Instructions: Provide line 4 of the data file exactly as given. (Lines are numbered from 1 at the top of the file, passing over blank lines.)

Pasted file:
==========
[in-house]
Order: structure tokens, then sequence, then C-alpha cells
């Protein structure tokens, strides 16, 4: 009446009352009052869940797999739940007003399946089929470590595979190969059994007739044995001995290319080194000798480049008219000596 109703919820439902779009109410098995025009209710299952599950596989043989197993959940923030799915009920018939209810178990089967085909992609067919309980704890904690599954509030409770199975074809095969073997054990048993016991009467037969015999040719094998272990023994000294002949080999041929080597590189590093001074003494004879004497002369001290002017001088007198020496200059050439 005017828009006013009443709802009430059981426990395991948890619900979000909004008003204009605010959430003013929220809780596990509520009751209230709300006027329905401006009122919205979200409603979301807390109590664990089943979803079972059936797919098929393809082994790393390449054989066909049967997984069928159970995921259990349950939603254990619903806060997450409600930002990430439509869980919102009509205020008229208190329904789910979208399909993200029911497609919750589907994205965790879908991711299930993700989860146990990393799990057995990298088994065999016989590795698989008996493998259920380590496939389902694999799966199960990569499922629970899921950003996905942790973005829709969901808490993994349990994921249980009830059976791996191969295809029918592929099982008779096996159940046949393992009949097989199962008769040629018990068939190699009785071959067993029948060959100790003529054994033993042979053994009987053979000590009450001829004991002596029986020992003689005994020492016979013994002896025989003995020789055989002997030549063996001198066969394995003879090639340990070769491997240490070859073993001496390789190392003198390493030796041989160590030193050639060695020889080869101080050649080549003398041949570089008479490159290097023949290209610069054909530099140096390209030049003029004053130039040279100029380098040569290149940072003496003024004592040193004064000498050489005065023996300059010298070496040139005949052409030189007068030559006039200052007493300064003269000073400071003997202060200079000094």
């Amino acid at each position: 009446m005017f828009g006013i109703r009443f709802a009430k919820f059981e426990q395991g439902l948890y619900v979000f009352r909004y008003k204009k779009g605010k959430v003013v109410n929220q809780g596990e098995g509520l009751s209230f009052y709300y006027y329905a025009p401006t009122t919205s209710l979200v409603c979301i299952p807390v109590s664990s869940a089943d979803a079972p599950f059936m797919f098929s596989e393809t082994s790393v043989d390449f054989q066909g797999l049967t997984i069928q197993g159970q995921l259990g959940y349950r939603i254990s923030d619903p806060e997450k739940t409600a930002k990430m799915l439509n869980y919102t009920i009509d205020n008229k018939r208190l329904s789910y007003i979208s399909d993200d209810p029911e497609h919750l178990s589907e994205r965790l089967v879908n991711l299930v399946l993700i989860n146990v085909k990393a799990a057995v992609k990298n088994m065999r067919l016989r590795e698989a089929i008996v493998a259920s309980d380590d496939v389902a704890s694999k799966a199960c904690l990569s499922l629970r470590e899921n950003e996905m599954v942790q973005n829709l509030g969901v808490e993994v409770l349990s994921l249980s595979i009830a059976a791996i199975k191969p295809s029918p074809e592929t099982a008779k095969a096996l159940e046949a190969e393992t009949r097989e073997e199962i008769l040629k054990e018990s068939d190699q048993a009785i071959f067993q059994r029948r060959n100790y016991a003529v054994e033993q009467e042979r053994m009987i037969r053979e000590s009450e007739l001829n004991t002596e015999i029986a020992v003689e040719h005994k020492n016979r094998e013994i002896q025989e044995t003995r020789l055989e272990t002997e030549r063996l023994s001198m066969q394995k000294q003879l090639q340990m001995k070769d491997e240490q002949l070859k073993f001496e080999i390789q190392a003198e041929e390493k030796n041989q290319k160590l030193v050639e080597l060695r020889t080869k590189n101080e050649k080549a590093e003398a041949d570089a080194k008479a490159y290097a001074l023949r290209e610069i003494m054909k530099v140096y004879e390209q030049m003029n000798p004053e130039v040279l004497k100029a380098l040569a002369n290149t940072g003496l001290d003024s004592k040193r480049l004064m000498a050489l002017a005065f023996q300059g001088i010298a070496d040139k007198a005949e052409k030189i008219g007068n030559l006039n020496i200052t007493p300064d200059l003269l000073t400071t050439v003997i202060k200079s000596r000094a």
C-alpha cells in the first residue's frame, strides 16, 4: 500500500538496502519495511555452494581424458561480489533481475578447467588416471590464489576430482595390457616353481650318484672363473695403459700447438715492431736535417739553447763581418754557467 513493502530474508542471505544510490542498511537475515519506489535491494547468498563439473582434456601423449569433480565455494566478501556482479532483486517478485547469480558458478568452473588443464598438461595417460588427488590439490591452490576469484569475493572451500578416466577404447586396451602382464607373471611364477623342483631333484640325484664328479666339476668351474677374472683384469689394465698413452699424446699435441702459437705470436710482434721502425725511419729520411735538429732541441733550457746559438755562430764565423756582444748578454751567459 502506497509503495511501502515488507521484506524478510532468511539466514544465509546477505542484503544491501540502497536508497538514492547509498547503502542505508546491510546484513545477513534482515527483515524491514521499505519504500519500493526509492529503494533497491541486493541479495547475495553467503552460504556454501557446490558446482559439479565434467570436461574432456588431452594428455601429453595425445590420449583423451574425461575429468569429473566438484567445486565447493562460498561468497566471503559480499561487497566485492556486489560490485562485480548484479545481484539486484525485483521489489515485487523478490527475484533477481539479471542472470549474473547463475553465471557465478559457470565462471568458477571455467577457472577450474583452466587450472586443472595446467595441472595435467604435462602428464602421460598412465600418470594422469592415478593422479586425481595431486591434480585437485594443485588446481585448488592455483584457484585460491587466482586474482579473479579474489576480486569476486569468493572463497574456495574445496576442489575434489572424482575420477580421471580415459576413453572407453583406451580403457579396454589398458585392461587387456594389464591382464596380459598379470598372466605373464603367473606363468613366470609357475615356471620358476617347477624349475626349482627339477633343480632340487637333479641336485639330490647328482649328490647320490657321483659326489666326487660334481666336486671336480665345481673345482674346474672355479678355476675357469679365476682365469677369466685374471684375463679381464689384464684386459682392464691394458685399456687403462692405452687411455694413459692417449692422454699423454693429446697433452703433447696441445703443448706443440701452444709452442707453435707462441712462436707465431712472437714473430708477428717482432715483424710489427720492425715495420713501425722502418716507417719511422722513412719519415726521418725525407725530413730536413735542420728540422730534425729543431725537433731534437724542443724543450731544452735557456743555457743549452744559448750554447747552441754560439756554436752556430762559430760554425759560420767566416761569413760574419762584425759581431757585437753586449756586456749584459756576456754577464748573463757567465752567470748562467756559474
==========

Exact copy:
């Amino acid at each position: 009446m005017f828009g006013i109703r009443f709802a009430k919820f059981e426990q395991g439902l948890y619900v979000f009352r909004y008003k204009k779009g605010k959430v003013v109410n929220q809780g596990e098995g509520l009751s209230f009052y709300y006027y329905a025009p401006t009122t919205s209710l979200v409603c979301i299952p807390v109590s664990s869940a089943d979803a079972p599950f059936m797919f098929s596989e393809t082994s790393v043989d390449f054989q066909g797999l049967t997984i069928q197993g159970q995921l259990g959940y349950r939603i254990s923030d619903p806060e997450k739940t409600a930002k990430m799915l439509n869980y919102t009920i009509d205020n008229k018939r208190l329904s789910y007003i979208s399909d993200d209810p029911e497609h919750l178990s589907e994205r965790l089967v879908n991711l299930v399946l993700i989860n146990v085909k990393a799990a057995v992609k990298n088994m065999r067919l016989r590795e698989a089929i008996v493998a259920s309980d380590d496939v389902a704890s694999k799966a199960c904690l990569s499922l629970r470590e899921n950003e996905m599954v942790q973005n829709l509030g969901v808490e993994v409770l349990s994921l249980s595979i009830a059976a791996i199975k191969p295809s029918p074809e592929t099982a008779k095969a096996l159940e046949a190969e393992t009949r097989e073997e199962i008769l040629k054990e018990s068939d190699q048993a009785i071959f067993q059994r029948r060959n100790y016991a003529v054994e033993q009467e042979r053994m009987i037969r053979e000590s009450e007739l001829n004991t002596e015999i029986a020992v003689e040719h005994k020492n016979r094998e013994i002896q025989e044995t003995r020789l055989e272990t002997e030549r063996l023994s001198m066969q394995k000294q003879l090639q340990m001995k070769d491997e240490q002949l070859k073993f001496e080999i390789q190392a003198e041929e390493k030796n041989q290319k160590l030193v050639e080597l060695r020889t080869k590189n101080e050649k080549a590093e003398a041949d570089a080194k008479a490159y290097a001074l023949r290209e610069i003494m054909k530099v140096y004879e390209q030049m003029n000798p004053e130039v040279l004497k100029a380098l040569a002369n290149t940072g003496l001290d003024s004592k040193r480049l004064m000498a050489l002017a005065f023996q300059g001088i010298a070496d040139k007198a005949e052409k030189i008219g007068n030559l006039n020496i200052t007493p300064d200059l003269l000073t400071t050439v003997i202060k200079s000596r000094a």